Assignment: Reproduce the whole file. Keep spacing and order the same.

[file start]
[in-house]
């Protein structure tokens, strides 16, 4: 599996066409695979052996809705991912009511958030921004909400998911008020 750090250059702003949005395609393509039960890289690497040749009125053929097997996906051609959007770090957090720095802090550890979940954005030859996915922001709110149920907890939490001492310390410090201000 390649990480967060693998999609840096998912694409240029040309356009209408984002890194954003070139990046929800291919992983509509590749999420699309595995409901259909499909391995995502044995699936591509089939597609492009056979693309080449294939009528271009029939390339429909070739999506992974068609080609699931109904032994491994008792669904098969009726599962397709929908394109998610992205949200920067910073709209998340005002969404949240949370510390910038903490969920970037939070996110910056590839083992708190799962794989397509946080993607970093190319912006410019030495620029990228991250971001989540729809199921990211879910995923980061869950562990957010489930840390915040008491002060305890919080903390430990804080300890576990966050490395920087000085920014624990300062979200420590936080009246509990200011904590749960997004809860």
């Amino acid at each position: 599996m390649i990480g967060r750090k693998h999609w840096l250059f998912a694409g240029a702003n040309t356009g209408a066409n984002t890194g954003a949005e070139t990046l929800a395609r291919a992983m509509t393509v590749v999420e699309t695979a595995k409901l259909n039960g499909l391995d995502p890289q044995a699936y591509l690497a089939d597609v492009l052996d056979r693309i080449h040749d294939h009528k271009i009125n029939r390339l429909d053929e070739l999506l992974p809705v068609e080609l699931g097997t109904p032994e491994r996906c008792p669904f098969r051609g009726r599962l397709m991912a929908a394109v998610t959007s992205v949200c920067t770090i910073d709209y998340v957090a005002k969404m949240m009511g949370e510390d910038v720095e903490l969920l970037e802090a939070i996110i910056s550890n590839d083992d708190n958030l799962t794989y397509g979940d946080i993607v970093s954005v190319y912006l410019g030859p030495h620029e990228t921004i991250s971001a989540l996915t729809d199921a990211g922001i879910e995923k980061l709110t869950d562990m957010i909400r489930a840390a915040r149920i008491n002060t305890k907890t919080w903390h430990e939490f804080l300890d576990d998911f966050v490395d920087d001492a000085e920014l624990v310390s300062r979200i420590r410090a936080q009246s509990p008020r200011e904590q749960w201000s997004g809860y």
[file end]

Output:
[in-house]
């Protein structure tokens, strides 16, 4: 599996066409695979052996809705991912009511958030921004909400998911008020 750090250059702003949005395609393509039960890289690497040749009125053929097997996906051609959007770090957090720095802090550890979940954005030859996915922001709110149920907890939490001492310390410090201000 390649990480967060693998999609840096998912694409240029040309356009209408984002890194954003070139990046929800291919992983509509590749999420699309595995409901259909499909391995995502044995699936591509089939597609492009056979693309080449294939009528271009029939390339429909070739999506992974068609080609699931109904032994491994008792669904098969009726599962397709929908394109998610992205949200920067910073709209998340005002969404949240949370510390910038903490969920970037939070996110910056590839083992708190799962794989397509946080993607970093190319912006410019030495620029990228991250971001989540729809199921990211879910995923980061869950562990957010489930840390915040008491002060305890919080903390430990804080300890576990966050490395920087000085920014624990300062979200420590936080009246509990200011904590749960997004809860």
């Amino acid at each position: 599996m390649i990480g967060r750090k693998h999609w840096l250059f998912a694409g240029a702003n040309t356009g209408a066409n984002t890194g954003a949005e070139t990046l929800a395609r291919a992983m509509t393509v590749v999420e699309t695979a595995k409901l259909n039960g499909l391995d995502p890289q044995a699936y591509l690497a089939d597609v492009l052996d056979r693309i080449h040749d294939h009528k271009i009125n029939r390339l429909d053929e070739l999506l992974p809705v068609e080609l699931g097997t109904p032994e491994r996906c008792p669904f098969r051609g009726r599962l397709m991912a929908a394109v998610t959007s992205v949200c920067t770090i910073d709209y998340v957090a005002k969404m949240m009511g949370e510390d910038v720095e903490l969920l970037e802090a939070i996110i910056s550890n590839d083992d708190n958030l799962t794989y397509g979940d946080i993607v970093s954005v190319y912006l410019g030859p030495h620029e990228t921004i991250s971001a989540l996915t729809d199921a990211g922001i879910e995923k980061l709110t869950d562990m957010i909400r489930a840390a915040r149920i008491n002060t305890k907890t919080w903390h430990e939490f804080l300890d576990d998911f966050v490395d920087d001492a000085e920014l624990v310390s300062r979200i420590r410090a936080q009246s509990p008020r200011e904590q749960w201000s997004g809860y």